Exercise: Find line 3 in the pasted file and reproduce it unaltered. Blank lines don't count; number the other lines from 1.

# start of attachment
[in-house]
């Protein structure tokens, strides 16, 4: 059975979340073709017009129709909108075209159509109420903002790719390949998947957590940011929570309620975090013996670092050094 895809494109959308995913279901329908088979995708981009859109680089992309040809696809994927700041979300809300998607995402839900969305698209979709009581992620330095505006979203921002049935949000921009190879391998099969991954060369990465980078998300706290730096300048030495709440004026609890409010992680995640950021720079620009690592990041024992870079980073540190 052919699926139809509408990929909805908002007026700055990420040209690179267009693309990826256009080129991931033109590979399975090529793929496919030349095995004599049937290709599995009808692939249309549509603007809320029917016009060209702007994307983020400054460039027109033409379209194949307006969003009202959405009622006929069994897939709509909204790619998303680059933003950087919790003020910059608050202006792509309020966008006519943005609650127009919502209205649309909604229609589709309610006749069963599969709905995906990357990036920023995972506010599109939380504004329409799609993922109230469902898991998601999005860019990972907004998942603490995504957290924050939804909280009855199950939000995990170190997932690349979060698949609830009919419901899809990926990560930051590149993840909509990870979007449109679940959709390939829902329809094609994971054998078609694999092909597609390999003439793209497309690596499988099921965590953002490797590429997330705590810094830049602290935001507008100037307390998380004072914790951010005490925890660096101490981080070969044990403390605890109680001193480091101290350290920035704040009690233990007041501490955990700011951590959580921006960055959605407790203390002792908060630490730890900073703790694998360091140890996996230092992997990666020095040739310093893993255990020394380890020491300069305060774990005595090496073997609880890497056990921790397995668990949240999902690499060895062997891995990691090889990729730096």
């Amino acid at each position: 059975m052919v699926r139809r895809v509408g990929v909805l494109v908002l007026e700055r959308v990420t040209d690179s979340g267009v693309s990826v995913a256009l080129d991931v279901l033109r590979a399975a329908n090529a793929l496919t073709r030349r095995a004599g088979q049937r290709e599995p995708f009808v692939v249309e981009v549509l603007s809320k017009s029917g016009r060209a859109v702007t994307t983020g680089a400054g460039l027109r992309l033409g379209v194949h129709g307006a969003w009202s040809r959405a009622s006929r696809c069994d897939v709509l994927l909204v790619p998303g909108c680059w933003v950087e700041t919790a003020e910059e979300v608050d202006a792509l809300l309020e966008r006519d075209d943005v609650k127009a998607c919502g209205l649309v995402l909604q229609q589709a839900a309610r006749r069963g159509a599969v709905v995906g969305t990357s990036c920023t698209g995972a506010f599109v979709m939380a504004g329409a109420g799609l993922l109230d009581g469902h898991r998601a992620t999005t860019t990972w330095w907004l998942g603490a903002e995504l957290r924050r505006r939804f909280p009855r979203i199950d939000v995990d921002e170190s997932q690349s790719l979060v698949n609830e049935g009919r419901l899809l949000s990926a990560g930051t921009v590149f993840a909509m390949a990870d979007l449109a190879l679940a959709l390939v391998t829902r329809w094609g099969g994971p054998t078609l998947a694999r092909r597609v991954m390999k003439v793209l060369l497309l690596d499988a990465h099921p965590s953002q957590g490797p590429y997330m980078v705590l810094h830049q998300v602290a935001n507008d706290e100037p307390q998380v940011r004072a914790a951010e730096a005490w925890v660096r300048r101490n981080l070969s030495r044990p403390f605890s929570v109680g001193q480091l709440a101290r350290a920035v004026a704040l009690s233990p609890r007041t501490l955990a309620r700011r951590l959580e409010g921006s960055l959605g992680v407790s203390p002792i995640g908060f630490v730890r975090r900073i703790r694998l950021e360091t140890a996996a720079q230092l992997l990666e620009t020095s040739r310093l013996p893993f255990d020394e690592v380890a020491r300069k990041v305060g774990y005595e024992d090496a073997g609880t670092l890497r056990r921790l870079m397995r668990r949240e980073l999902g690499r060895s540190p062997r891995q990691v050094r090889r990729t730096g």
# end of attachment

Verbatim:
């Amino acid at each position: 059975m052919v699926r139809r895809v509408g990929v909805l494109v908002l007026e700055r959308v990420t040209d690179s979340g267009v693309s990826v995913a256009l080129d991931v279901l033109r590979a399975a329908n090529a793929l496919t073709r030349r095995a004599g088979q049937r290709e599995p995708f009808v692939v249309e981009v549509l603007s809320k017009s029917g016009r060209a859109v702007t994307t983020g680089a400054g460039l027109r992309l033409g379209v194949h129709g307006a969003w009202s040809r959405a009622s006929r696809c069994d897939v709509l994927l909204v790619p998303g909108c680059w933003v950087e700041t919790a003020e910059e979300v608050d202006a792509l809300l309020e966008r006519d075209d943005v609650k127009a998607c919502g209205l649309v995402l909604q229609q589709a839900a309610r006749r069963g159509a599969v709905v995906g969305t990357s990036c920023t698209g995972a506010f599109v979709m939380a504004g329409a109420g799609l993922l109230d009581g469902h898991r998601a992620t999005t860019t990972w330095w907004l998942g603490a903002e995504l957290r924050r505006r939804f909280p009855r979203i199950d939000v995990d921002e170190s997932q690349s790719l979060v698949n609830e049935g009919r419901l899809l949000s990926a990560g930051t921009v590149f993840a909509m390949a990870d979007l449109a190879l679940a959709l390939v391998t829902r329809w094609g099969g994971p054998t078609l998947a694999r092909r597609v991954m390999k003439v793209l060369l497309l690596d499988a990465h099921p965590s953002q957590g490797p590429y997330m980078v705590l810094h830049q998300v602290a935001n507008d706290e100037p307390q998380v940011r004072a914790a951010e730096a005490w925890v660096r300048r101490n981080l070969s030495r044990p403390f605890s929570v109680g001193q480091l709440a101290r350290a920035v004026a704040l009690s233990p609890r007041t501490l955990a309620r700011r951590l959580e409010g921006s960055l959605g992680v407790s203390p002792i995640g908060f630490v730890r975090r900073i703790r694998l950021e360091t140890a996996a720079q230092l992997l990666e620009t020095s040739r310093l013996p893993f255990d020394e690592v380890a020491r300069k990041v305060g774990y005595e024992d090496a073997g609880t670092l890497r056990r921790l870079m397995r668990r949240e980073l999902g690499r060895s540190p062997r891995q990691v050094r090889r990729t730096g």